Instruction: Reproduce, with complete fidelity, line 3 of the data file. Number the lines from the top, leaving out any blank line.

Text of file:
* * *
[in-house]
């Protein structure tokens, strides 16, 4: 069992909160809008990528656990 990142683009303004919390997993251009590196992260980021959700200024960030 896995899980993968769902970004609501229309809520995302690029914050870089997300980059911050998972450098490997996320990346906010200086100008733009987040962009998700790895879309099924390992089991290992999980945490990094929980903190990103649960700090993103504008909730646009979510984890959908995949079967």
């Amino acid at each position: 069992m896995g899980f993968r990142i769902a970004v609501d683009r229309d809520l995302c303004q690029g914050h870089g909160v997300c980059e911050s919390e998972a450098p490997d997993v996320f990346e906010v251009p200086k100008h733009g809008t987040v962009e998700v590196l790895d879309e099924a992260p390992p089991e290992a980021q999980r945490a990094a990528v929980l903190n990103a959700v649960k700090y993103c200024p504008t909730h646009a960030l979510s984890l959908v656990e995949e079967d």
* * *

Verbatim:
């Amino acid at each position: 069992m896995g899980f993968r990142i769902a970004v609501d683009r229309d809520l995302c303004q690029g914050h870089g909160v997300c980059e911050s919390e998972a450098p490997d997993v996320f990346e906010v251009p200086k100008h733009g809008t987040v962009e998700v590196l790895d879309e099924a992260p390992p089991e290992a980021q999980r945490a990094a990528v929980l903190n990103a959700v649960k700090y993103c200024p504008t909730h646009a960030l979510s984890l959908v656990e995949e079967d």